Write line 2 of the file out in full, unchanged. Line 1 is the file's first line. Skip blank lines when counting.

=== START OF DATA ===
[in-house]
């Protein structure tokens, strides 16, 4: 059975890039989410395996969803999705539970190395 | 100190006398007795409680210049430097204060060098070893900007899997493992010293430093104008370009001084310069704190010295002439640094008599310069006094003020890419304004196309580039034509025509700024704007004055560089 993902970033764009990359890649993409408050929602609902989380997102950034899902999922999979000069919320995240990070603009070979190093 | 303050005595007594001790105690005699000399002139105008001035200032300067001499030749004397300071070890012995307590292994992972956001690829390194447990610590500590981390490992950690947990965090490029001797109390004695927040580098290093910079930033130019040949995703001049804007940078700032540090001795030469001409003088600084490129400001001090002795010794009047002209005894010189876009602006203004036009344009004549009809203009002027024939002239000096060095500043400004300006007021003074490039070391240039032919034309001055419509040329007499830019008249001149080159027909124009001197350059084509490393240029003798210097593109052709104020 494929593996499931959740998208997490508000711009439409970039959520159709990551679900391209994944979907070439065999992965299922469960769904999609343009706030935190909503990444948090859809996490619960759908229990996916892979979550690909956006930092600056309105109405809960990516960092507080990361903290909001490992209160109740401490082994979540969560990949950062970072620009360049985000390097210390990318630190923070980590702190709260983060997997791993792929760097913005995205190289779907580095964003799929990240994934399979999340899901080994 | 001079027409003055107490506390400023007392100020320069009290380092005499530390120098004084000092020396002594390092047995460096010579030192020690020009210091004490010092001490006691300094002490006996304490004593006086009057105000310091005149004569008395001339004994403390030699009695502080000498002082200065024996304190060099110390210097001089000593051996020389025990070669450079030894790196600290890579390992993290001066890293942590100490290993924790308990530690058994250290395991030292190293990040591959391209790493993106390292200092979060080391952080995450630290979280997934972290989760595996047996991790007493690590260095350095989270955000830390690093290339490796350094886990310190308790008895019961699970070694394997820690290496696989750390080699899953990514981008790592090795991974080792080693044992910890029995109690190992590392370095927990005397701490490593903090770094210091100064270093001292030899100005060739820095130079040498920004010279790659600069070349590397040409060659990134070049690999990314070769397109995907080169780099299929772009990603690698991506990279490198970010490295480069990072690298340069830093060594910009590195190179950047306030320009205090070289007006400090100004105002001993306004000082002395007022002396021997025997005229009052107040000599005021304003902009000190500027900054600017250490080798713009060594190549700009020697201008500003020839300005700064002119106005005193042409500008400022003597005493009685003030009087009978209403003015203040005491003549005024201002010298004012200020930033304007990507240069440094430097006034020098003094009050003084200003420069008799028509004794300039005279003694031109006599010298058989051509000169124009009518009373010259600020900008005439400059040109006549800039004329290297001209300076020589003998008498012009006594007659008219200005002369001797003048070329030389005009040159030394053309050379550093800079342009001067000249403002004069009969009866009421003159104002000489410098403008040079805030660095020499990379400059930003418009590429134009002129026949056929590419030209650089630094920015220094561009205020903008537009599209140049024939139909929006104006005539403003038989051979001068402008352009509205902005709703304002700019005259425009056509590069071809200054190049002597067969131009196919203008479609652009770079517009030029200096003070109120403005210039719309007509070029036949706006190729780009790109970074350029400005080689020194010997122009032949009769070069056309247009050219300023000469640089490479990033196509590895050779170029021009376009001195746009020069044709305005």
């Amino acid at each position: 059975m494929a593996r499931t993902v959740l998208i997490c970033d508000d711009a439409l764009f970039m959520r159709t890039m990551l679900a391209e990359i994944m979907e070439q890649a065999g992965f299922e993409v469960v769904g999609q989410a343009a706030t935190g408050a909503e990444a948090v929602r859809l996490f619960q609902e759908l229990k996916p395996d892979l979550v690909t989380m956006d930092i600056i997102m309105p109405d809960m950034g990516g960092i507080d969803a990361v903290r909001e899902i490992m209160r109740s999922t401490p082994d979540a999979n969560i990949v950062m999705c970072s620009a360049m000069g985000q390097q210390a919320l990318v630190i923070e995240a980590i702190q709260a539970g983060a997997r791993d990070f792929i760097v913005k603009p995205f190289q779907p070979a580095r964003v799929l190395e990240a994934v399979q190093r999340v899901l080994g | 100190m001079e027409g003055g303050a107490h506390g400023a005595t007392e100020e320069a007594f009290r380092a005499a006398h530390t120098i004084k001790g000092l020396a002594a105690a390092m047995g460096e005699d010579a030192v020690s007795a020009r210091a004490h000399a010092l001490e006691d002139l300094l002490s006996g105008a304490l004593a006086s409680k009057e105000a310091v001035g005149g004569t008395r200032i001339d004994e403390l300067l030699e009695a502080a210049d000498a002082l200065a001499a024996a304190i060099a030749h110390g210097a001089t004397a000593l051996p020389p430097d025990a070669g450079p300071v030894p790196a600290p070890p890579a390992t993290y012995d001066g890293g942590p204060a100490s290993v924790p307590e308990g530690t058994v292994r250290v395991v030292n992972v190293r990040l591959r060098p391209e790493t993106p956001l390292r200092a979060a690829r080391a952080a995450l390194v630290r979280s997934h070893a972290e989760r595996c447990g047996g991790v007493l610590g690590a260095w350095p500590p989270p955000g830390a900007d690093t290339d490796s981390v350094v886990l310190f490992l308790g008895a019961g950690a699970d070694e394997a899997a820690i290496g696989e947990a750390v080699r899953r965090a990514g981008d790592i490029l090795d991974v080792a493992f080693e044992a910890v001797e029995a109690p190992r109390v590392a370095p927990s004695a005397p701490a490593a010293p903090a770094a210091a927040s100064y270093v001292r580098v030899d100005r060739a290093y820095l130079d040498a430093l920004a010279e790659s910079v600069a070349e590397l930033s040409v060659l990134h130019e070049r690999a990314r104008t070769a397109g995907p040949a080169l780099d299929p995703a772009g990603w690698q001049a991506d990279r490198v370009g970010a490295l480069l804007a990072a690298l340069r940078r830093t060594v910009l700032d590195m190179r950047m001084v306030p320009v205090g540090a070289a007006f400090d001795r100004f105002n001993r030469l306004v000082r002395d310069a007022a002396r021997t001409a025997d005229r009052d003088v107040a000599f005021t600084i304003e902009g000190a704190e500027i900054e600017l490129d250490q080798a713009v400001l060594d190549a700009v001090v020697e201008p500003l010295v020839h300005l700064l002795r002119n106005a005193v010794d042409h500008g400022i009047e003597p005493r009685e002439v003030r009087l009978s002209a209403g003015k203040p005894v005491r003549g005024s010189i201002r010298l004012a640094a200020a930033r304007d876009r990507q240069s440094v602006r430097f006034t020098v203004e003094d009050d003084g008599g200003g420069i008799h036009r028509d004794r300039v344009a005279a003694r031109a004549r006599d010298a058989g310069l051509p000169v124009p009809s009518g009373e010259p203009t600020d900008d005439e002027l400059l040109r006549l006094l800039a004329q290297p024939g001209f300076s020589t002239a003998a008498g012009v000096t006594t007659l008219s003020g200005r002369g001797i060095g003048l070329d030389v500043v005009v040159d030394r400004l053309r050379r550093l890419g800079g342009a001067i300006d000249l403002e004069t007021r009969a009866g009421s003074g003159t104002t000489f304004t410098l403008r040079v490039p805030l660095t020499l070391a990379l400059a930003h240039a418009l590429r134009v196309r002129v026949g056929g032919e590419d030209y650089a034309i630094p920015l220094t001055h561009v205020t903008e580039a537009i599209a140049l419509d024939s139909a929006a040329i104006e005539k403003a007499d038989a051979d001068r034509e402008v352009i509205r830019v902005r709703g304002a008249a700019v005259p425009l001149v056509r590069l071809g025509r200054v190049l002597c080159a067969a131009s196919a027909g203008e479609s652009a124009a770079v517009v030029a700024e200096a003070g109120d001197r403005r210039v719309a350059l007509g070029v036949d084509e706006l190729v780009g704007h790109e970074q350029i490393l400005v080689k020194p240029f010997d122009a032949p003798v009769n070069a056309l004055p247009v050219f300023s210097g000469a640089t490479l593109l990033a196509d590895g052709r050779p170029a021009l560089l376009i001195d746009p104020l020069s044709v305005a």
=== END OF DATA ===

């Protein structure tokens, strides 16, 4: 059975890039989410395996969803999705539970190395 | 100190006398007795409680210049430097204060060098070893900007899997493992010293430093104008370009001084310069704190010295002439640094008599310069006094003020890419304004196309580039034509025509700024704007004055560089 993902970033764009990359890649993409408050929602609902989380997102950034899902999922999979000069919320995240990070603009070979190093 | 303050005595007594001790105690005699000399002139105008001035200032300067001499030749004397300071070890012995307590292994992972956001690829390194447990610590500590981390490992950690947990965090490029001797109390004695927040580098290093910079930033130019040949995703001049804007940078700032540090001795030469001409003088600084490129400001001090002795010794009047002209005894010189876009602006203004036009344009004549009809203009002027024939002239000096060095500043400004300006007021003074490039070391240039032919034309001055419509040329007499830019008249001149080159027909124009001197350059084509490393240029003798210097593109052709104020 494929593996499931959740998208997490508000711009439409970039959520159709990551679900391209994944979907070439065999992965299922469960769904999609343009706030935190909503990444948090859809996490619960759908229990996916892979979550690909956006930092600056309105109405809960990516960092507080990361903290909001490992209160109740401490082994979540969560990949950062970072620009360049985000390097210390990318630190923070980590702190709260983060997997791993792929760097913005995205190289779907580095964003799929990240994934399979999340899901080994 | 001079027409003055107490506390400023007392100020320069009290380092005499530390120098004084000092020396002594390092047995460096010579030192020690020009210091004490010092001490006691300094002490006996304490004593006086009057105000310091005149004569008395001339004994403390030699009695502080000498002082200065024996304190060099110390210097001089000593051996020389025990070669450079030894790196600290890579390992993290001066890293942590100490290993924790308990530690058994250290395991030292190293990040591959391209790493993106390292200092979060080391952080995450630290979280997934972290989760595996047996991790007493690590260095350095989270955000830390690093290339490796350094886990310190308790008895019961699970070694394997820690290496696989750390080699899953990514981008790592090795991974080792080693044992910890029995109690190992590392370095927990005397701490490593903090770094210091100064270093001292030899100005060739820095130079040498920004010279790659600069070349590397040409060659990134070049690999990314070769397109995907080169780099299929772009990603690698991506990279490198970010490295480069990072690298340069830093060594910009590195190179950047306030320009205090070289007006400090100004105002001993306004000082002395007022002396021997025997005229009052107040000599005021304003902009000190500027900054600017250490080798713009060594190549700009020697201008500003020839300005700064002119106005005193042409500008400022003597005493009685003030009087009978209403003015203040005491003549005024201002010298004012200020930033304007990507240069440094430097006034020098003094009050003084200003420069008799028509004794300039005279003694031109006599010298058989051509000169124009009518009373010259600020900008005439400059040109006549800039004329290297001209300076020589003998008498012009006594007659008219200005002369001797003048070329030389005009040159030394053309050379550093800079342009001067000249403002004069009969009866009421003159104002000489410098403008040079805030660095020499990379400059930003418009590429134009002129026949056929590419030209650089630094920015220094561009205020903008537009599209140049024939139909929006104006005539403003038989051979001068402008352009509205902005709703304002700019005259425009056509590069071809200054190049002597067969131009196919203008479609652009770079517009030029200096003070109120403005210039719309007509070029036949706006190729780009790109970074350029400005080689020194010997122009032949009769070069056309247009050219300023000469640089490479990033196509590895050779170029021009376009001195746009020069044709305005």